Wyoming Elk Hunt

Apparently, if you really want to go hunting - none of that shooting from a blind, canned ranches where deer are lured by feeders - you've got to go elk stalking in the Rocky Mountains.

In Wyoming, I spent a week in an old-school hunting camp. This camp can only be reached with a six-hour horseback ride - no motorized equipment of any kind allowed. In this country, where grizzlies abound, we lived without electricity or running water, hunting elk from horseback.

Life here is completely dependent on animals: horses and mules provide transportation, and dogs guard for bears. It was a recreational hunt, where several hunters were guided by professional guides, who live in these mountains for the better part of the year. The camp was built in the 1940's, and almost all the technology that was used had never changed. 

Elk, or wapiti, are one of the world's largest deer species. Their name can be confusing, as älg means moose in Swedish. They are hunted by stalking, which can be an arduous affair: hunters need to be in excellent physical shape to attempt it. As I prepared for this trip, I was quite terrified by accounts of hunters who train for elk stalking by running up and down stadium steps with 20-kg backpacks, and following rigorous gym programs. I halfway whipped myself into shape by joining a boxing class, and I managed to pretty much keep up and not embarrass myself.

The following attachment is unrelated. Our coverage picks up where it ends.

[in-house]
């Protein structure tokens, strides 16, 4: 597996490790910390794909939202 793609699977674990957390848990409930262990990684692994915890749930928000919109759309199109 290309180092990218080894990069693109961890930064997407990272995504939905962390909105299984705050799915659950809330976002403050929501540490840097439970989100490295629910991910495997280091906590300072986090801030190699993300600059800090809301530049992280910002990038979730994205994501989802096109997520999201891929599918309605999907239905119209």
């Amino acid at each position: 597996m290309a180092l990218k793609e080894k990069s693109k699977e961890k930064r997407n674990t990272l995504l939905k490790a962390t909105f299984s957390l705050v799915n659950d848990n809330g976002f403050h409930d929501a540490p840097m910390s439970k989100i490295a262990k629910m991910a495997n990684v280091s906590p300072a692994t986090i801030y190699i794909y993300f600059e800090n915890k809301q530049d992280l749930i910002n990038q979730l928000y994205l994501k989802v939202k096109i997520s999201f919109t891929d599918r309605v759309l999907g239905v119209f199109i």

Bella the Bear Dog

Bears form a real threat in these mountains, and without dogs, they will browse around your camp. It was confusing to be around this one though: whenever she got in the way or tried to sniff at the meat, the hunters would holler a thundering "BELLA, GIT!", making me jump every time.

Safety First

The elk that are caught are quartered, packed in cloth bags and hung from the meat pole so no bears can get to it. A quarter of an elk weighing about as much as a grown person, this is a two-man job. Needless to say, these hunting guides were in excellent shape.